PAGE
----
My own belief is that the idea of “truth” cannot be labelled as one singular, universal concept.  Truth is a personal, maleable understanding; it contains many layers and there are many factors which contribute to its existence.  And I believe that in acknowledging these layers and levels of truth, writers will tell stories with more compassion – not only toward others but themselves.  And if you write YOUR truth with both honesty and compassion, I can assure you, you'll be blown away by its power.

  • a journalling challenge

    • Have you ever had a personal memory or version of your history that differs from that of your family or friends? What do you make of it?
    • Are you compelled to revise your own version of that truth because other people say "that's how it happened?"
    • What's the difference between “truth” and “fact?”
    • What are some of your inner snapshots?

    6 Comments

    1. Reply
      Reluctant Blogger May 2, 2010

      The snapshots thing is fascinating. I remember all sorts of curious things and my mother is always exasperated that I do not remember the things that I “should” ie those events she contrived to make special. Instead I remember odd things.
      There are only two things I claim to remember vividly – one of which I clearly don’t because it happened before I was born and the other I can only assume I dreamt since everyone so vehemently denied it happened. But the memory is one of the most vivid I have and I often ponder whether it did happen and why people would claim it did not.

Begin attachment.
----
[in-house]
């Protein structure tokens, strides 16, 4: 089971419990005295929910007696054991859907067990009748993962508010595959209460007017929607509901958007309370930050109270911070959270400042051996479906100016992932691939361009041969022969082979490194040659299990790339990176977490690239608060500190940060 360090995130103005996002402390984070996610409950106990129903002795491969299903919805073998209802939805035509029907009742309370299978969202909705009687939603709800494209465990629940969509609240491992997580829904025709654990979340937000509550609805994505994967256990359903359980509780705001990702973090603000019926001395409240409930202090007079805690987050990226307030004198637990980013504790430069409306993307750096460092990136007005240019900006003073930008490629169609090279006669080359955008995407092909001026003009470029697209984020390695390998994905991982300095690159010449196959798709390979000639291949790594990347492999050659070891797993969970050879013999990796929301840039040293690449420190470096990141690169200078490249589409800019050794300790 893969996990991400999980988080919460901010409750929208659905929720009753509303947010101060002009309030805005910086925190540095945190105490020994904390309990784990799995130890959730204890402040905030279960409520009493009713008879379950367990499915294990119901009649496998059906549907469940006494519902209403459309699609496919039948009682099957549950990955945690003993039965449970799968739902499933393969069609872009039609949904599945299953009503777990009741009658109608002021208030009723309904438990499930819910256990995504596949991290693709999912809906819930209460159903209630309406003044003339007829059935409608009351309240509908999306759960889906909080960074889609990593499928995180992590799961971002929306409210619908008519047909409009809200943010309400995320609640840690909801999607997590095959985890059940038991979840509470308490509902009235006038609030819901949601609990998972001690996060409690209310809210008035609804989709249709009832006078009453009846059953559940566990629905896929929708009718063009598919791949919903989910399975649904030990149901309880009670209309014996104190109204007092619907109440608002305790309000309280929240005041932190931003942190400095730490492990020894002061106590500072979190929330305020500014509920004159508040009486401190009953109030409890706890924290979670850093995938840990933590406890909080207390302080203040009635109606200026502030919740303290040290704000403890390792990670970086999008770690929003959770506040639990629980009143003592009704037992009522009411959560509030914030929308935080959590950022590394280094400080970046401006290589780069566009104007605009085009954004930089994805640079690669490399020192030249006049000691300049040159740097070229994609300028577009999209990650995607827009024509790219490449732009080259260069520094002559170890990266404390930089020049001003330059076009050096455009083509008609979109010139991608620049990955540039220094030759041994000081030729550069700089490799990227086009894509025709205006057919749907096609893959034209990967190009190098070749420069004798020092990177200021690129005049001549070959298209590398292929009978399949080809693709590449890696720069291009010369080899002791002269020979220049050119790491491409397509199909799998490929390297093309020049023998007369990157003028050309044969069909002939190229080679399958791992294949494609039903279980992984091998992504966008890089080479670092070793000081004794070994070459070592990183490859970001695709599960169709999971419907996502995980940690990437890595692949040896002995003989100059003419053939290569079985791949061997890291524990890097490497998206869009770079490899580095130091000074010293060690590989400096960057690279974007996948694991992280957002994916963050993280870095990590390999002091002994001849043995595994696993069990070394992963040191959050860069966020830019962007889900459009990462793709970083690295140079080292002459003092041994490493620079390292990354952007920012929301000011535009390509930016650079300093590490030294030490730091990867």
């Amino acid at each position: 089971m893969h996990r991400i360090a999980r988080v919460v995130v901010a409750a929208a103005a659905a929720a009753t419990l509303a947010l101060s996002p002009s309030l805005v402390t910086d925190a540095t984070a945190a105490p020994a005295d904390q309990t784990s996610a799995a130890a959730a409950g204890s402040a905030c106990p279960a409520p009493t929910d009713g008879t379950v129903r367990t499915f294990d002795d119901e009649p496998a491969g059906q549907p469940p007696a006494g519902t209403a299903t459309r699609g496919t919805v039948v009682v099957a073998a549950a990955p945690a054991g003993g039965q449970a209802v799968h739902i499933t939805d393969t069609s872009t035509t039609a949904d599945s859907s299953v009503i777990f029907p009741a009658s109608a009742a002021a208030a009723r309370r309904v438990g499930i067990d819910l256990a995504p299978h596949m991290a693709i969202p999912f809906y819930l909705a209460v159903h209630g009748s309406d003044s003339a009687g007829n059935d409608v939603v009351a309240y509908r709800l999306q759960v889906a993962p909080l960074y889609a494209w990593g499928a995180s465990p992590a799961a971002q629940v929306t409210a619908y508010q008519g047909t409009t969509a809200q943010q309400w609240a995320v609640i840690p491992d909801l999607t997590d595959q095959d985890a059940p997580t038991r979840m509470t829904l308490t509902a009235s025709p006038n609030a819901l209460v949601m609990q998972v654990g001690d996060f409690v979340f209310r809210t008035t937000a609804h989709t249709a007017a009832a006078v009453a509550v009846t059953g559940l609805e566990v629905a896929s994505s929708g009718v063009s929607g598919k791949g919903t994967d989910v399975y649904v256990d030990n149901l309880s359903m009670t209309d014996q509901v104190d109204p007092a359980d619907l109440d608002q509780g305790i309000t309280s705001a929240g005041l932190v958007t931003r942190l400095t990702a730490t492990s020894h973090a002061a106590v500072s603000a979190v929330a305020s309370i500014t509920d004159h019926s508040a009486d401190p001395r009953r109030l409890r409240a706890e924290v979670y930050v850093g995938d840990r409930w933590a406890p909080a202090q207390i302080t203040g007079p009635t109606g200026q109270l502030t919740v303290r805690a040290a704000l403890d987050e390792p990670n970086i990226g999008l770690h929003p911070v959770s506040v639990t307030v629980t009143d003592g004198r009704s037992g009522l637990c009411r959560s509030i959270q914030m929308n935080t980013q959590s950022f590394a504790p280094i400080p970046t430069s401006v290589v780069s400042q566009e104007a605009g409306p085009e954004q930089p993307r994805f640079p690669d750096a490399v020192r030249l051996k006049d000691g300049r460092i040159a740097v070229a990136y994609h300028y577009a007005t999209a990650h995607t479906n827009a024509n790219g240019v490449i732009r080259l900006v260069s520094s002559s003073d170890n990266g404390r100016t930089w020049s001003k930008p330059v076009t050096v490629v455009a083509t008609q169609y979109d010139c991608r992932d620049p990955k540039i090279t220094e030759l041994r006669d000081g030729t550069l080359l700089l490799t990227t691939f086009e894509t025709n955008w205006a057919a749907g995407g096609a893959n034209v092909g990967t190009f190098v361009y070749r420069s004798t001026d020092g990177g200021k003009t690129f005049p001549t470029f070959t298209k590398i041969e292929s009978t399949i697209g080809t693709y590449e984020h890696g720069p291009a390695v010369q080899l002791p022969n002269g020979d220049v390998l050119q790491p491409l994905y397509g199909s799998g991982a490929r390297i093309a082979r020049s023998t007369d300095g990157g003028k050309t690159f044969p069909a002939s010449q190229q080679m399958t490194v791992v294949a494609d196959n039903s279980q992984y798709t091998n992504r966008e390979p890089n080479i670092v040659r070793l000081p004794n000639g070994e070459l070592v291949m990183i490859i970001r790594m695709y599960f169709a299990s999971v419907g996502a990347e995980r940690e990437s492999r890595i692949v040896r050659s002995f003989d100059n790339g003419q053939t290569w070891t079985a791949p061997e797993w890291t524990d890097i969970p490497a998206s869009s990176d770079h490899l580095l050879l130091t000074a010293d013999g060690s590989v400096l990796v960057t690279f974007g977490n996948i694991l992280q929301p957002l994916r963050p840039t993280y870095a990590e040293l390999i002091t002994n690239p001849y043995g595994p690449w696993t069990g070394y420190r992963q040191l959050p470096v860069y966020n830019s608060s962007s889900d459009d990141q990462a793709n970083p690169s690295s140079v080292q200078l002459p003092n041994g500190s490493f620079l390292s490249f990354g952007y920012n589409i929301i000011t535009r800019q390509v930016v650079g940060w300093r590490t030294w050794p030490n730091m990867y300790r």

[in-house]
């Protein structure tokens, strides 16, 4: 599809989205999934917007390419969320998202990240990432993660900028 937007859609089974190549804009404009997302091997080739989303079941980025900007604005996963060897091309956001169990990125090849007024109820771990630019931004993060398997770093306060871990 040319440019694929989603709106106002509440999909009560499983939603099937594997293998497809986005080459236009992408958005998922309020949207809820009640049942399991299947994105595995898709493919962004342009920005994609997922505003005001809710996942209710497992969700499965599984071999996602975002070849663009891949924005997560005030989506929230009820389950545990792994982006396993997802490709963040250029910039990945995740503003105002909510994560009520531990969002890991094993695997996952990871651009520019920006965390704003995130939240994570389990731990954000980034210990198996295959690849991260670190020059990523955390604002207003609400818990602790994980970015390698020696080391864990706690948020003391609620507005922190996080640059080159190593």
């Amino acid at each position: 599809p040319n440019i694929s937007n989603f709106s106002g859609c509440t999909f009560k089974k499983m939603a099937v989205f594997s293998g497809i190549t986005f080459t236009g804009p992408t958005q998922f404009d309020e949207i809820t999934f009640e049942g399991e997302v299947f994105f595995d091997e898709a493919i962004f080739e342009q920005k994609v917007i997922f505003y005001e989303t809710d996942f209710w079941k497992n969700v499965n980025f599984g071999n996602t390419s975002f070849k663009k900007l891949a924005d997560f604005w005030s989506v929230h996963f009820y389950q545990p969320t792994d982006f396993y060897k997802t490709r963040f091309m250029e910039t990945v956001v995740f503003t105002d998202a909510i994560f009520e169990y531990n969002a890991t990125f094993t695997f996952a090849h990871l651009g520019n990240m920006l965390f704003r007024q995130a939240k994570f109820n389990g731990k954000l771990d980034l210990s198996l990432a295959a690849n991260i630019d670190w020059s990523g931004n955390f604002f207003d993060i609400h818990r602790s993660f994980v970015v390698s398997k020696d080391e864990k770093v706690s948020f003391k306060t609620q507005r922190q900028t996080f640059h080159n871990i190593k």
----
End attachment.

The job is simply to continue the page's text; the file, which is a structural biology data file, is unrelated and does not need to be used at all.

I might try and flesh out some snapshots – never thought to do it before. Who knows what I might discover.

    2. Reply
      Jennifer May 2, 2010

      If a memory is that vivid Gina, it’s got to have SOME substance. I hope you explore your snapshots, and I hope I get to hear about them.

    3. Reply
      Susannah May 3, 2010

      Yes, I found the snapshot thing fascinating too and have just sat here at my computer re running some really random (mostly long forgotten) snapshots. . . definitely a subject worth exploring more, very interesting what we remember and why.

    4. Reply
      Jennifer May 4, 2010

      ooh I bet the random ones are especially enlightening! I hope you explore more and tell me about it!

    5. Reply
      Biff Barnes May 4, 2010

      I agree that the snapshots can be moments of personal epiphany where a whole new understanding of the world opens to you. They may indeed be unique to you and later others who may have been present don’t recall them. That is indeed the stuff of memoirs.
      However, if your “personal truth” deals with family controversies in which what happened is disputed or which other family members would like to remain untold, you face a different situation. As an editor who works with a lot of people writing memoirs I would caution you to discuss what you intend to write with those involved before publishing. Consider the impact on family relationships, particularly if there are children involved. When you decide to publish “your truth” make sure you have thoughtfully considered the possible consequences first.

    6. Reply
      Jennifer May 4, 2010

      Thanks for visiting Biff and I agree with everything you say. I was remiss in leaving this aspect from the piece, especially as it tends to get discussed at great length in the classes. It’s the family relationships that are always of the most concern to writers. Ultimately I feel that compassion should always be at the core of a memoir story. Understanding that another’s reality or “truth” is a separate thing than yours is fundamental to sustaining compassion.
      Anyway, even though the “Mommy Dearest” telling-the-story-at-all-costs kinds of stories are titilating and juicy to some audiences, most readers can see right through the limited view expressed and they’re left disappointed.